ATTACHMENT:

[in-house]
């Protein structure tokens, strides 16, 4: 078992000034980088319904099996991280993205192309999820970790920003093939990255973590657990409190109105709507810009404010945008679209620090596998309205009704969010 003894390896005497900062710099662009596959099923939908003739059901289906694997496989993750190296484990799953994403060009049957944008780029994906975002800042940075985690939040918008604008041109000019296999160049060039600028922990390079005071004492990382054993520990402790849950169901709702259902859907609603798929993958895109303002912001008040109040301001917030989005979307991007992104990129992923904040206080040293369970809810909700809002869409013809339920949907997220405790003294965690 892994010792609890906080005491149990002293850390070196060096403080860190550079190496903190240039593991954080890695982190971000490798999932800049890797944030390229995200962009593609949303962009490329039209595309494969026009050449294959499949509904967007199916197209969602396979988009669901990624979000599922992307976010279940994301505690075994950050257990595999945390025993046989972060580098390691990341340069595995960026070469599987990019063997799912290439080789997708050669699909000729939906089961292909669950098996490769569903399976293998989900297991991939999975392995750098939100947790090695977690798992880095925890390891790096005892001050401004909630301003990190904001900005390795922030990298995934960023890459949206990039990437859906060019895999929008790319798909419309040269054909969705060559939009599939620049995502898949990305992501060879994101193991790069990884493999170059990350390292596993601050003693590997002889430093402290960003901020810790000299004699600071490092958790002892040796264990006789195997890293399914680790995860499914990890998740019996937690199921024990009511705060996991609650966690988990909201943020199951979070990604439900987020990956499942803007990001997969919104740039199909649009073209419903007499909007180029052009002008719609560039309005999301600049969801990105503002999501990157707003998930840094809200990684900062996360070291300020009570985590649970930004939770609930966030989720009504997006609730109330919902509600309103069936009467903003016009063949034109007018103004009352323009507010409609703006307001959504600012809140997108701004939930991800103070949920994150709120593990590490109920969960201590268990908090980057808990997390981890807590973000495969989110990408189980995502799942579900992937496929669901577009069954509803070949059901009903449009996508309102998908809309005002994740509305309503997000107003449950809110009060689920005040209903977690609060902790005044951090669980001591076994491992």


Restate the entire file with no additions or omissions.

[in-house]
């Protein structure tokens, strides 16, 4: 078992000034980088319904099996991280993205192309999820970790920003093939990255973590657990409190109105709507810009404010945008679209620090596998309205009704969010 003894390896005497900062710099662009596959099923939908003739059901289906694997496989993750190296484990799953994403060009049957944008780029994906975002800042940075985690939040918008604008041109000019296999160049060039600028922990390079005071004492990382054993520990402790849950169901709702259902859907609603798929993958895109303002912001008040109040301001917030989005979307991007992104990129992923904040206080040293369970809810909700809002869409013809339920949907997220405790003294965690 892994010792609890906080005491149990002293850390070196060096403080860190550079190496903190240039593991954080890695982190971000490798999932800049890797944030390229995200962009593609949303962009490329039209595309494969026009050449294959499949509904967007199916197209969602396979988009669901990624979000599922992307976010279940994301505690075994950050257990595999945390025993046989972060580098390691990341340069595995960026070469599987990019063997799912290439080789997708050669699909000729939906089961292909669950098996490769569903399976293998989900297991991939999975392995750098939100947790090695977690798992880095925890390891790096005892001050401004909630301003990190904001900005390795922030990298995934960023890459949206990039990437859906060019895999929008790319798909419309040269054909969705060559939009599939620049995502898949990305992501060879994101193991790069990884493999170059990350390292596993601050003693590997002889430093402290960003901020810790000299004699600071490092958790002892040796264990006789195997890293399914680790995860499914990890998740019996937690199921024990009511705060996991609650966690988990909201943020199951979070990604439900987020990956499942803007990001997969919104740039199909649009073209419903007499909007180029052009002008719609560039309005999301600049969801990105503002999501990157707003998930840094809200990684900062996360070291300020009570985590649970930004939770609930966030989720009504997006609730109330919902509600309103069936009467903003016009063949034109007018103004009352323009507010409609703006307001959504600012809140997108701004939930991800103070949920994150709120593990590490109920969960201590268990908090980057808990997390981890807590973000495969989110990408189980995502799942579900992937496929669901577009069954509803070949059901009903449009996508309102998908809309005002994740509305309503997000107003449950809110009060689920005040209903977690609060902790005044951090669980001591076994491992």